All of this sounds like the picture of what working for yourself should be, right? But so often when creatives are visioning, daydreaming, planning and what-iffing their future, the same question just pesters them left and right – ”what if I’m going down the wrong path?”
The Aspiring Creative Entrepreneur Just Starting Out.
For the aspiring entrepreneur, let’s say someone about to quit her day job and take the exhilarating leap, or someone who’s been on their own for a bit now, but is still starting-and-stalling getting her business fully realized, this question “what if I’m choosing wrong?” can feel so permanent and life altering. Some of us are able to mildly tolerate this very natural, yet nagging worry and then swat it away now and again when the buzzing gets too loud.
But sometimes, and this can comes up especially when we’re coaching creatives, this question can completely stop the aspiring entrepreneur in her tracks – analysis paralysis, put on the flashing lights, pull over, this bus ain’t goin’ nowhere.
The Creative Entrepreneur Who Has “Arrived.”
But the entrepreneurs “who’ve arrived,” aren’t immune to retracing their path in moments of self-doubt either. You know, those creatives I mentioned above who seem to be on a roll? Sometimes that speed of opportunity and choice coming so fast can be as overwhelming as any of those early days, wondering when business was ever going to pick up beyond a crawl.
Because sometimes when we get where we were headed in the first place, we wonder why we chose this destination, and start wondering if we can get a “do-over.” This is the moment we ask “oops, did I go down the wrong path?”
You Can Always Change Your Path. Just Don’t Get Off The Bus.
This path-choosing anxiety (or regret) could center around whether to focus on a particular niche, or whether to structure your business around a service, a product, or even a content-sharing model. Your fork in the road could be deciding on pairing up with a business partner or investor, or it could be whether to establish a physical “storefront” or keep your brand living purely online. And one of the most heavy-hearted questions could even be, “should I go back to the financial security (and decision-making reprieve) of working for someone else?”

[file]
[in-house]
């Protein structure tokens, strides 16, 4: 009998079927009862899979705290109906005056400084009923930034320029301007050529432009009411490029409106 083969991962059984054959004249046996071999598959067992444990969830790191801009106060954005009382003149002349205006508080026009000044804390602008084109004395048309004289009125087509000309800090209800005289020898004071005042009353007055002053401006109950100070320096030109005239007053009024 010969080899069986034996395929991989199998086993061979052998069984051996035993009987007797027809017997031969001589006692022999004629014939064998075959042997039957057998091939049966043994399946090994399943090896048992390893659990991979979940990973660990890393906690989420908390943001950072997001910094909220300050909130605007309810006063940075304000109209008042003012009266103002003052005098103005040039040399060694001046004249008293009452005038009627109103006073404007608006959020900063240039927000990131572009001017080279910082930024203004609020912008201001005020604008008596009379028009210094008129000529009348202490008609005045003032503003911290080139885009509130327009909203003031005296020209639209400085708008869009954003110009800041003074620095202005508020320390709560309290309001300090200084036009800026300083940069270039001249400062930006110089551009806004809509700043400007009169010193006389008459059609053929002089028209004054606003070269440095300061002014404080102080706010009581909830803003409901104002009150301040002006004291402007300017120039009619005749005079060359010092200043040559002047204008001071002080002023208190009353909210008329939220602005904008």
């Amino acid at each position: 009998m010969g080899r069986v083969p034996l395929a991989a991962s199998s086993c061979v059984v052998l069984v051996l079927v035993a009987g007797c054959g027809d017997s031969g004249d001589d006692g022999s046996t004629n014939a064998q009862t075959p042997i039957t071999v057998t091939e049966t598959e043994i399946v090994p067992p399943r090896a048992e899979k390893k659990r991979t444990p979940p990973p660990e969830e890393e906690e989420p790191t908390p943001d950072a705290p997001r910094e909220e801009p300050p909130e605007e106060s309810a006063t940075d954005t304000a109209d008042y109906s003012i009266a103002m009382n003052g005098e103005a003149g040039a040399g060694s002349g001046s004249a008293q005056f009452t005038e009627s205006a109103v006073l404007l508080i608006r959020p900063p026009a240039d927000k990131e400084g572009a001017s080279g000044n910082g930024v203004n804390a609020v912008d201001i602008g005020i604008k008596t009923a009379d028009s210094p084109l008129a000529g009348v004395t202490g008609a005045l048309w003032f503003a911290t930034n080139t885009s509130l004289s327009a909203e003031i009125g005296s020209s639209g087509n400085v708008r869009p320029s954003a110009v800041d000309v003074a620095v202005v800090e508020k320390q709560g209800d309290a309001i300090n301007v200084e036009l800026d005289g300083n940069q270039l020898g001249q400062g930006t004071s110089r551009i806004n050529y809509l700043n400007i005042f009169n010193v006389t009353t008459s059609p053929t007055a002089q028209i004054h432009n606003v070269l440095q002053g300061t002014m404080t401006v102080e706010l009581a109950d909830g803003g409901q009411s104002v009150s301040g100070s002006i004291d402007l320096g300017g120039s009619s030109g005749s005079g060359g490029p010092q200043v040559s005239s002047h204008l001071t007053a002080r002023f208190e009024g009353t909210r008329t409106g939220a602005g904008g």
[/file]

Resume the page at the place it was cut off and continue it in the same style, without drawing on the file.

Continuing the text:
Our creative entrepreneurship within Braid, our own business, is not immune to this constant decision-making – oh no, we’re always choosing paths. Sometimes we even start down one, hit reverse, and try another, but that doesn’t keep us from barreling down that alternate route instead.
But what really keeps us moving forward when the path-choosing gets tricky – is knowing how to stay on the bus. “The bus” is our own creative expertise that will never change, and our vision for what is going to make this dream job we’ve created for ourselves (a.k.a. the journey) worth it.
What’s Your Bus?
If you are just starting out, or have already created a business on your own terms, stop asking which path should I choose for just a moment – and ask yourself this, “what’s my bus?” How can I define what it is to be a creative expert, and what’s my core expertise that I hope will never change?
Eventually You Can Shape Whatever Path You Choose... To Fit You.
If you’ve been down plenty of paths already, ask yourself this, “am I really embracing the expertise I’ve already hard-earned?” Maybe not. If you’re not really owning that power, yeah, you might start dreaming of “do overs,” but really, if you can get undeniably centered around this expertise, you can shape almost any path to you – instead of letting your clients, your industry, your services shape you.
In fact, that’s a whole other topic I get really fired up about, and am writing a Letter to Creatives for next week titled “How Do You Know When You’re An Expert?” You can sign up to get (often more candid) letters from myself and Kathleen straight to your inbox, with discounts to our Braid ECourses like the one below.
Decision-making can really get us all going in circles of self-doubt (that would be a cul-de-sac instead of a path) what are some ways you break the cycle and get moving down the road? Tell us about it on Facebook!
And of course I’m going to mention our Braid ECourse that’s open for registration. If you’re still suffering from scattered ideas or analysis paralysis check out our Braid ECourse Shape Up Your Content: Tame Your Ideas and Tell People How to Buy You. This ECourse will be in-session from Oct. 18-27. Learn more and sign up here!